What is required, says Brand, is regulation which, for example, stipulates that temporary employees should not be provided with terms and conditions of employment less favourable than the minimum ones given to permanent employees in the same job. This would discourage employers from using temporary employees except when genuinely necessary to meet operational requirements.
Another possible regulation could include a cap on the length of time that a person is allowed to be employed temporarily in a particular position and in a particular period of time before being deemed to be a permanent one. A stipulation of the maximum percentage of a company’s workforce that may be made up of temporarily employed workers is another example of possible regulation. There is also a need for stringent regulation and monitoring of labour brokers to ensure that they comply with income tax and other laws.
The Federation of Unions of South Africa (Fedusa), in its submissions during the National Economic Development and Labour Council consultations, indicated that the contentious issues, such as duration, social security, dismissal, benefits and freedom to organise and associate, could all be tackled through proper legislative provisions.
“Fedusa’s position on regulation and measures to secure decent work were supported at the discussions in respect of labour brokers at the Inter-national Labour Organisation (ILO) in October 2009,” says Fedusa general secretary Dennis George.
Further, Fedusa has called on the Minister of Labour to change his stance on supporting a banning of labour brokering and endorse the principle to tackle the issue through proper regulation.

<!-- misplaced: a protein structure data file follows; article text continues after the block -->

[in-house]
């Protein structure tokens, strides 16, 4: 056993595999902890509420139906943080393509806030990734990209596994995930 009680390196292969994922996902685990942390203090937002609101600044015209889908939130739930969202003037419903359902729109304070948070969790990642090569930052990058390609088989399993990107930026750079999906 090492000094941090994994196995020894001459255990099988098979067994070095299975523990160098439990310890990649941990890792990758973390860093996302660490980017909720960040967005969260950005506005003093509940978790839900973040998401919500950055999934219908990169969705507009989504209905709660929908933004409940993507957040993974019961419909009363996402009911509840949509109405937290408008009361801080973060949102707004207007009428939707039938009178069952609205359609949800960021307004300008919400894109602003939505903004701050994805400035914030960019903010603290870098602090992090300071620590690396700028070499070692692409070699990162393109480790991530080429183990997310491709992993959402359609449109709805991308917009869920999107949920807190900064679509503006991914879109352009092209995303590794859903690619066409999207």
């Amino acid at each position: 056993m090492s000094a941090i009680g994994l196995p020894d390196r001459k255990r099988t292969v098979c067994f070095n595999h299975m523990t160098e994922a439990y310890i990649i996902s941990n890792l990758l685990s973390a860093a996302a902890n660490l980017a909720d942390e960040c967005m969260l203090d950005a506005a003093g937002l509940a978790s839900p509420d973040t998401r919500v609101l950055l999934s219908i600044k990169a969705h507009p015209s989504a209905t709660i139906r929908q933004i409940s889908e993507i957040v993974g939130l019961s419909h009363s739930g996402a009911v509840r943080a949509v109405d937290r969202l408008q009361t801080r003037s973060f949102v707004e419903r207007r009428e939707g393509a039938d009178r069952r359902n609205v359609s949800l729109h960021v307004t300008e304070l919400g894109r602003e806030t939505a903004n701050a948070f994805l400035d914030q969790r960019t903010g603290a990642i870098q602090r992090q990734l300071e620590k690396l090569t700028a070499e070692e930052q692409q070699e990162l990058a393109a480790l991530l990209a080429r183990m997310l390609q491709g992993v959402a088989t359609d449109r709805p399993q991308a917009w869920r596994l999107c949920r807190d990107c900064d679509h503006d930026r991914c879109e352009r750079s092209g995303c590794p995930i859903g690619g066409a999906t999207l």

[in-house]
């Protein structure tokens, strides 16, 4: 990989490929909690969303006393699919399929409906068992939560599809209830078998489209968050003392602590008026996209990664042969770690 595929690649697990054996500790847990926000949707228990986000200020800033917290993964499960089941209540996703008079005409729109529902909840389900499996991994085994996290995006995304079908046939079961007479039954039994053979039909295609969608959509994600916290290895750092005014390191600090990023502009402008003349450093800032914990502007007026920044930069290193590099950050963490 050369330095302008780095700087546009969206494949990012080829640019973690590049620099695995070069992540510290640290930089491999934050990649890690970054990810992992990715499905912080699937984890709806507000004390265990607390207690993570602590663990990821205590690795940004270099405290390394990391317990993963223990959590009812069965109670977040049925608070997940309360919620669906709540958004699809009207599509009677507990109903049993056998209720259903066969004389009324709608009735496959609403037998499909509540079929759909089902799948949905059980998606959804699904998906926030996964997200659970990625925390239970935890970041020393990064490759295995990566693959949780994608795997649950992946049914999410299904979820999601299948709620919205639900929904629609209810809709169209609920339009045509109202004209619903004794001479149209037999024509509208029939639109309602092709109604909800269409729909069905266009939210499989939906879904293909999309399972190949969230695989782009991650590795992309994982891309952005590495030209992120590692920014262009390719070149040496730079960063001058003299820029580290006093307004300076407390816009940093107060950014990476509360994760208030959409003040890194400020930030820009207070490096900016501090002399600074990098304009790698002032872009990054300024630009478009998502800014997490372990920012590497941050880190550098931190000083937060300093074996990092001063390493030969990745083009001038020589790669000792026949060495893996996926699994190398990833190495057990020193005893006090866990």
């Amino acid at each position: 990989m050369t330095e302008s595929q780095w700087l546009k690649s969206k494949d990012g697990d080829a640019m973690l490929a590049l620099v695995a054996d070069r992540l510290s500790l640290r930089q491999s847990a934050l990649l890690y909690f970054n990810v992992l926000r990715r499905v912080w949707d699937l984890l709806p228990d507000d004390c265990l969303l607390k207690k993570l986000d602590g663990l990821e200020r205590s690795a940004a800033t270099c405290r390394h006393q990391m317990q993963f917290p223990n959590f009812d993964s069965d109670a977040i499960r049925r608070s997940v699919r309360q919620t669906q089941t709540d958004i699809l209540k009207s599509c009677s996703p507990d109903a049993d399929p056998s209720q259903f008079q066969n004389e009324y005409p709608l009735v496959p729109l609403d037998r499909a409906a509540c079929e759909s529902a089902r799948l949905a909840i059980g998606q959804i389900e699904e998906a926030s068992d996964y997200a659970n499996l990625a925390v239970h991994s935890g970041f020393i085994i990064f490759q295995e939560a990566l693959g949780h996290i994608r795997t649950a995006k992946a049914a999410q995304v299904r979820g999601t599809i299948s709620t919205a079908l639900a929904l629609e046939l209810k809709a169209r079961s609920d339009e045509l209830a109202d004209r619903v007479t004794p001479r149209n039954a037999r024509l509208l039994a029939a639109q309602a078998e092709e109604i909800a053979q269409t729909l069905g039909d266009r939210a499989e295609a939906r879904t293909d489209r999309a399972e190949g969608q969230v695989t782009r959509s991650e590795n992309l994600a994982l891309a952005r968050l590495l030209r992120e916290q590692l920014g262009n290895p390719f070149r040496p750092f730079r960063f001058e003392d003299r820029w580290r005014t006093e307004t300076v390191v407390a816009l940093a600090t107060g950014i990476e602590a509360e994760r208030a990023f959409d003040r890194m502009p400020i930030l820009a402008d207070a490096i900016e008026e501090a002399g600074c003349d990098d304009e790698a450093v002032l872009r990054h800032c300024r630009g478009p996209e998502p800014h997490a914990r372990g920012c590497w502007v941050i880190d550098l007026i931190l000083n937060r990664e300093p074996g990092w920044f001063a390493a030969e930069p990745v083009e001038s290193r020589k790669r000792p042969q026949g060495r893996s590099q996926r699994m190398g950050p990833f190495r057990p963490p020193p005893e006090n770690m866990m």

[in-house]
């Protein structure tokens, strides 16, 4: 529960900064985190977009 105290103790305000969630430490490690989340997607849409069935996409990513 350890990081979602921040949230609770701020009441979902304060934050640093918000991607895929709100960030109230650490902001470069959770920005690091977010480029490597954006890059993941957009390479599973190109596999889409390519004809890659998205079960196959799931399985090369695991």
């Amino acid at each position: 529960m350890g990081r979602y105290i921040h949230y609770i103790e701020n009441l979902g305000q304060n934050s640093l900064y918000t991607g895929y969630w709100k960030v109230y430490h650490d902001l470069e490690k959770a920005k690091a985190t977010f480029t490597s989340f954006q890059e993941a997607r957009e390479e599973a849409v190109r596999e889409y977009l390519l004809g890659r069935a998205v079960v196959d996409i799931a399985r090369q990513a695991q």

Laubscher fully supports stricter regulations and legislation, provided that they do not negatively impact on service delivery or further erode the already emaciated profit margins of labour brokers. He adds that the majority of brokers operate in accordance with the law and do not seek to exploit the workers. Regulations, if they are properly enforced, will weed out the fly-by-nighters and that, in turn, would give the entire industry a credible reputation.
Brand firmly believes that this balancing of the differing interests would allow bona fide labour brokers to exist and for employers to meet their genuine temporary worker needs. It would also allow for the underclass to start acquiring skills and to move into permanent jobs. In addition, it would protect workers from gross exploitation and moderate the extent that job security and collective bargaining could be undermined.
Fedusa recognises the need to balance the interests of the different parties and, as a result, has signed a memorandum of understanding with Capes to create a strategic partnership and a national social dialogue platform to achieve fair con- ditions for the South African temporary employment industry and temporary employment agency workers.
As social partners, both parties support the establishment of a regulatory framework for the temporary employment industry to promote decent work for temporary workers as defined by the ILO to ensure that the constitutional rights of workers employed in the temporary industry are respected, promoted and protected.
Fedusa states that both parties commit themselves to use the principles contained in the ILO Convention 181 and Recom-mendation 188 on private employment agencies as a framework to improve the functioning of the country’s labour market and ensure that the role of private employment agencies is secured.
Fedusa labour market chamber representative Leon Grobler indicates that social partners globally have learnt a great deal from a similar agreement that had been entered into between Uni Global Union and the Confederation of Private Employment Agencies, as well as from other practices.
Grobler further indicates that the parties have now concluded the first phase of their research into best practices internationally with regard to the temporary employment sector and strongly endorses the fact that regulation is, therefore, the appropriate response.